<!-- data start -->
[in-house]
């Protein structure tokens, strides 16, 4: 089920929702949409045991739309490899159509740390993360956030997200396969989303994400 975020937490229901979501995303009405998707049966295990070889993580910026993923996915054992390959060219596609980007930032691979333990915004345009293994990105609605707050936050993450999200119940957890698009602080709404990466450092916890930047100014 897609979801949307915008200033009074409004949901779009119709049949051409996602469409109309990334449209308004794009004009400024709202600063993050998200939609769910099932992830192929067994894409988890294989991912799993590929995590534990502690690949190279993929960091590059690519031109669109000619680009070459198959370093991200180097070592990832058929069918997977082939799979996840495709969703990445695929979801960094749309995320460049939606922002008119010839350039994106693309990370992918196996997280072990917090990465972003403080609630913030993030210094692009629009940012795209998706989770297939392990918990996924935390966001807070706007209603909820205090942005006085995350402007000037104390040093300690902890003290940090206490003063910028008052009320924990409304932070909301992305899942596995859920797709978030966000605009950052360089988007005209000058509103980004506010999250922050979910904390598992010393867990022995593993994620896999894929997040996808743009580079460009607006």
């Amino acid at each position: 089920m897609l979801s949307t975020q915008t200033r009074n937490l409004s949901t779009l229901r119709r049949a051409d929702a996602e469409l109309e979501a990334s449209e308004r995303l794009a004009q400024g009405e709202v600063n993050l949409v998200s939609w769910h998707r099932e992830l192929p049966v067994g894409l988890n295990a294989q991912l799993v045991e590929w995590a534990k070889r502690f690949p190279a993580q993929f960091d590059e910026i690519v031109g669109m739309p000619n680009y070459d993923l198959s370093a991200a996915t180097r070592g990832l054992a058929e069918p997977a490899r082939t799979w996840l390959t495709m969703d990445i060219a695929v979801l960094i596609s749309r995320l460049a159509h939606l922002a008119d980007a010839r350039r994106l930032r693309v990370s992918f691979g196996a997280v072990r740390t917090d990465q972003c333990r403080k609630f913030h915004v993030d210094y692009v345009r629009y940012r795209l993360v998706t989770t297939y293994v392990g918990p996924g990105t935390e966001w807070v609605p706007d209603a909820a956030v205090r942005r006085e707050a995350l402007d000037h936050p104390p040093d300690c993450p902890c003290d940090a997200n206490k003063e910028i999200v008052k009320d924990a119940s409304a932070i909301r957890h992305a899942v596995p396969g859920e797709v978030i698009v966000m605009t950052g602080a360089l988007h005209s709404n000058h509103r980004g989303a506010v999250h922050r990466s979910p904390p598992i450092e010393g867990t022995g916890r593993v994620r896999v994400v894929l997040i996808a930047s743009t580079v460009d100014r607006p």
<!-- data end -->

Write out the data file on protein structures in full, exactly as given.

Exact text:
[in-house]
């Protein structure tokens, strides 16, 4: 089920929702949409045991739309490899159509740390993360956030997200396969989303994400 975020937490229901979501995303009405998707049966295990070889993580910026993923996915054992390959060219596609980007930032691979333990915004345009293994990105609605707050936050993450999200119940957890698009602080709404990466450092916890930047100014 897609979801949307915008200033009074409004949901779009119709049949051409996602469409109309990334449209308004794009004009400024709202600063993050998200939609769910099932992830192929067994894409988890294989991912799993590929995590534990502690690949190279993929960091590059690519031109669109000619680009070459198959370093991200180097070592990832058929069918997977082939799979996840495709969703990445695929979801960094749309995320460049939606922002008119010839350039994106693309990370992918196996997280072990917090990465972003403080609630913030993030210094692009629009940012795209998706989770297939392990918990996924935390966001807070706007209603909820205090942005006085995350402007000037104390040093300690902890003290940090206490003063910028008052009320924990409304932070909301992305899942596995859920797709978030966000605009950052360089988007005209000058509103980004506010999250922050979910904390598992010393867990022995593993994620896999894929997040996808743009580079460009607006």
């Amino acid at each position: 089920m897609l979801s949307t975020q915008t200033r009074n937490l409004s949901t779009l229901r119709r049949a051409d929702a996602e469409l109309e979501a990334s449209e308004r995303l794009a004009q400024g009405e709202v600063n993050l949409v998200s939609w769910h998707r099932e992830l192929p049966v067994g894409l988890n295990a294989q991912l799993v045991e590929w995590a534990k070889r502690f690949p190279a993580q993929f960091d590059e910026i690519v031109g669109m739309p000619n680009y070459d993923l198959s370093a991200a996915t180097r070592g990832l054992a058929e069918p997977a490899r082939t799979w996840l390959t495709m969703d990445i060219a695929v979801l960094i596609s749309r995320l460049a159509h939606l922002a008119d980007a010839r350039r994106l930032r693309v990370s992918f691979g196996a997280v072990r740390t917090d990465q972003c333990r403080k609630f913030h915004v993030d210094y692009v345009r629009y940012r795209l993360v998706t989770t297939y293994v392990g918990p996924g990105t935390e966001w807070v609605p706007d209603a909820a956030v205090r942005r006085e707050a995350l402007d000037h936050p104390p040093d300690c993450p902890c003290d940090a997200n206490k003063e910028i999200v008052k009320d924990a119940s409304a932070i909301r957890h992305a899942v596995p396969g859920e797709v978030i698009v966000m605009t950052g602080a360089l988007h005209s709404n000058h509103r980004g989303a506010v999250h922050r990466s979910p904390p598992i450092e010393g867990t022995g916890r593993v994620r896999v994400v894929l997040i996808a930047s743009t580079v460009d100014r607006p």